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Philip Hammond has exposed the problem with the Treasury’s Brexit forecast

28 November 2018

11:41 AM

28 November 2018

11:41 AM

It is the decimal point which really gets me. If we have a ‘no deal’ Brexit, according to Treasury forecasters, the economy will be 7.6 per cent lower in 15 years’ time than it would be if we didn’t leave the EU. What, not 7.7 per cent? It is an age-old trick: express your guesswork with a decimal point or two on the end and hope that it sounds a bit more convincing, as if a bit more science has gone into it.

But sorry, the Treasury should not be fooling anyone this time. It is politically interesting that Philip Hammond told the Today programme this morning that he thinks Theresa May’s deal will leave the UK worse-off than if we stayed in the EU – it confirms that the Chancellor’s heart is not really in Brexit at all, and undermines further May’s efforts to sell her lousy deal to MPs. But other than that I cannot think of any justification for reporting this morning’s Treasury forecasts. They have no credibility whatsoever, not given the Treasury’s record. In May 2016, you might just remember, these same officials told us that a vote to the leave the EU would, within two years (i.e. by June 2018), shrink the economy by between 3.6 per cent and 6 per cent relative to how it would have grown had we voted to stay in the EU. Given that the economy has been stumbling along at annual growth of between 1.5 per cent and 2 per cent for most of the time since the 2008/09 crisis, the forecast implied a recession. Yet instead the economy is now 3.2 per cent larger than it was at the time of the referendum. Moreover, the same Treasury paper forecast that a vote for Brexit would raise unemployment by between 500,000 and 800,000. In the event, unemployment has fallen by 236,000 and is now at its lowest in 45 years.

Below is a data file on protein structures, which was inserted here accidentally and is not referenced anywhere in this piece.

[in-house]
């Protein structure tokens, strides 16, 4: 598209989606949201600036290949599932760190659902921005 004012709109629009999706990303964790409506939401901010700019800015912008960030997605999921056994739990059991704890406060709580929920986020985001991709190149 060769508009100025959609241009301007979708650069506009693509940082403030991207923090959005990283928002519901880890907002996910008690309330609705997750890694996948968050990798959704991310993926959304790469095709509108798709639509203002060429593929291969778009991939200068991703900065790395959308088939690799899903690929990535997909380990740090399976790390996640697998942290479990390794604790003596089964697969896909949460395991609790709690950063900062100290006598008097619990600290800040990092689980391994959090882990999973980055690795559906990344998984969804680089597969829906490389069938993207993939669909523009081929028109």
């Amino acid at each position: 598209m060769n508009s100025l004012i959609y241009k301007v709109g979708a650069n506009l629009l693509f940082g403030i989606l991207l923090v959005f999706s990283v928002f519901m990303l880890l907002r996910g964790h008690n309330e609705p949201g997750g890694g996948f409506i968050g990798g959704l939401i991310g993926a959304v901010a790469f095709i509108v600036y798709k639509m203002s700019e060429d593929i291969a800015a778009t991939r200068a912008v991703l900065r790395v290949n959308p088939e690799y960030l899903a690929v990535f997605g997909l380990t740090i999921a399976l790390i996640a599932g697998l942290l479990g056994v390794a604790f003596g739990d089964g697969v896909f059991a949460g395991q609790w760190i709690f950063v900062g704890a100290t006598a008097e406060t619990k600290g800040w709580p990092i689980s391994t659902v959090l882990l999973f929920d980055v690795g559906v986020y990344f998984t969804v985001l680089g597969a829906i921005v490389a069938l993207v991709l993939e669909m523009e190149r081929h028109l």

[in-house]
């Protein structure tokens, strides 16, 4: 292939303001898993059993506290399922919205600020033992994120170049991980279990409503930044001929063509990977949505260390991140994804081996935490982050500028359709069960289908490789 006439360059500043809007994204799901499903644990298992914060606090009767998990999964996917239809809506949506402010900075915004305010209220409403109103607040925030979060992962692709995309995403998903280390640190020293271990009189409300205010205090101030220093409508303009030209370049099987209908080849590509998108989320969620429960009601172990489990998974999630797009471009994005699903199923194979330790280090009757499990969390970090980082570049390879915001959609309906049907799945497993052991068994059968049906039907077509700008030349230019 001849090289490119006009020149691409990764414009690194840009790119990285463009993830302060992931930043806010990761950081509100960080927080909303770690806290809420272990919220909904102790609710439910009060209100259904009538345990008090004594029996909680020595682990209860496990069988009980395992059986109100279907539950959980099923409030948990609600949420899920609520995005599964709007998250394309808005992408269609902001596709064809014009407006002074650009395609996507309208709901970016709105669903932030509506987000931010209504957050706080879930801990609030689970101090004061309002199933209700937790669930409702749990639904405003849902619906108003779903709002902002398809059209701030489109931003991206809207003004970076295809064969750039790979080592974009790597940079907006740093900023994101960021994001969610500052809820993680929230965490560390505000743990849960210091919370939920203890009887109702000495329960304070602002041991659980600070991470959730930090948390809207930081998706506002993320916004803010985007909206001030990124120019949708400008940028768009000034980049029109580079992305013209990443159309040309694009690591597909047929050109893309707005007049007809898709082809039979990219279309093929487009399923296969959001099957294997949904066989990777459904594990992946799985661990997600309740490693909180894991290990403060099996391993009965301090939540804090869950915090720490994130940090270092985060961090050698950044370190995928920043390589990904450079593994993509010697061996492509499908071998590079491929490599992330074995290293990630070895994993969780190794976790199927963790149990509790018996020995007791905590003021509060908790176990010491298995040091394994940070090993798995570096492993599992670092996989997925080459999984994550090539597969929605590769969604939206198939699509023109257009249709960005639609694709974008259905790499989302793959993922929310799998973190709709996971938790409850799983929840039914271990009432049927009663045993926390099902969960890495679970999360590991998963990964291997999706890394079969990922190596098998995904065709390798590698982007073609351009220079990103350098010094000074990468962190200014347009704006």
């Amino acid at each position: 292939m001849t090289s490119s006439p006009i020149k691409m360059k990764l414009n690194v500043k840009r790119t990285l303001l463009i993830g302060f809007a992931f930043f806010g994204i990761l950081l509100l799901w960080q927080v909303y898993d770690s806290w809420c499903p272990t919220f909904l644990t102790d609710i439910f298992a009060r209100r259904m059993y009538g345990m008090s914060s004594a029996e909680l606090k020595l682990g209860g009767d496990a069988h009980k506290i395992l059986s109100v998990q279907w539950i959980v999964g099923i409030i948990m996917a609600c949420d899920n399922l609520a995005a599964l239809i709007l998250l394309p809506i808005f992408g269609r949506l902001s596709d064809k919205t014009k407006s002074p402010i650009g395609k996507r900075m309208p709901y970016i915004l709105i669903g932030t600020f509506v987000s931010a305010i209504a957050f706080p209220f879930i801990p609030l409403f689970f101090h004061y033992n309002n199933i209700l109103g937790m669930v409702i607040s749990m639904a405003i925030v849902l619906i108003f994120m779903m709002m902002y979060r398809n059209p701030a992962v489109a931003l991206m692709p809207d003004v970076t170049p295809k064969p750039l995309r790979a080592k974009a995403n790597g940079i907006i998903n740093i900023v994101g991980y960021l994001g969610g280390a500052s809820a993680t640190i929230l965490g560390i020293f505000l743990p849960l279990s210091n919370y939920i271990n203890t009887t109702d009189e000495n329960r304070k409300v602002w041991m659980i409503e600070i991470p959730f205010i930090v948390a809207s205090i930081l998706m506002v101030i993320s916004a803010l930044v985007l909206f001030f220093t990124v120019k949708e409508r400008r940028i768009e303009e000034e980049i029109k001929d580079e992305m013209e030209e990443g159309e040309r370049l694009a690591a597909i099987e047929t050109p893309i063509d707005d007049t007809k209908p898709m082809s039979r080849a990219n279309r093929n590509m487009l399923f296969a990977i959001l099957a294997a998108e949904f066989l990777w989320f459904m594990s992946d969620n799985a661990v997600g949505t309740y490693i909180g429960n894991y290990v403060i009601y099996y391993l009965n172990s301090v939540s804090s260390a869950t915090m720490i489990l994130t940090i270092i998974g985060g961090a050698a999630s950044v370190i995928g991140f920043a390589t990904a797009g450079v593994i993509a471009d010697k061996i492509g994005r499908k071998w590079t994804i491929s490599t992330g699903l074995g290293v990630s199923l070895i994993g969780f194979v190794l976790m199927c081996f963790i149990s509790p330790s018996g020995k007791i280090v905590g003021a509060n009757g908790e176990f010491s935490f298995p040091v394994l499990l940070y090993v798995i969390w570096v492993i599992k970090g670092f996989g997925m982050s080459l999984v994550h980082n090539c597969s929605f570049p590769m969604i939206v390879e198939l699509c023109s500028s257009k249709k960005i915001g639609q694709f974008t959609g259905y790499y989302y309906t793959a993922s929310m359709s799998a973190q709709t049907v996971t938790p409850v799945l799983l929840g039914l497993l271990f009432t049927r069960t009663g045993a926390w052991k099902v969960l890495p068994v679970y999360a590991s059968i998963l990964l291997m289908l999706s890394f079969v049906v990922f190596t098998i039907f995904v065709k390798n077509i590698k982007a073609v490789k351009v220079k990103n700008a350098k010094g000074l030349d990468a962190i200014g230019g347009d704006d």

The Treasury was not just slightly wrong, it was laughably so. It never has been good at forecasting which is why, when he became Chancellor in 2010, George Osborne took it out of the forecasting business altogether and instead farmed the job out to his new Office for Budgetary Responsibility (OBR). But when he – and now Philip Hammond – saw the opportunity to use the Treasury as a weapon in Project Fear suddenly the Treasury was back in the forecasting game.

Hammond’s drones might be using terribly clever economic modelling, but ultimately a model is only going to reflect the assumptions which are fed into it. Hammond gave the game away on the Today programme this morning when he made the preposterous suggestion that the freedom to do trade deals around the world is a mere ‘political’ advantage – i.e. implying that there would be no economic benefit from a free trade deal with, say, the US, China or Australia. Yet at the same time he was making out that frictionless trade with the EU is essential for economic wellbeing. If this is what is going into the Treasury’s models it is no wonder they are so far out – they are looking at all the negative effects of leaving the EU without considering any of the benefits of decoupling ourselves from the world’s most economically-stagnant trading bloc, freeing ourselves from its rules and regulations and enhancing trade with the wider world.   

By the way, even if the economy were 7.6 per cent smaller in 15 years’ time than it would be under EU membership, that figure would need putting into context (which it hasn’t been this morning). The implication of the Treasury forecast is not that the economy would shrink between now and 2033 – only that it might have grown by 22 per cent instead of 30 per cent. But again, this excludes the unknown effect of future global trade deals.


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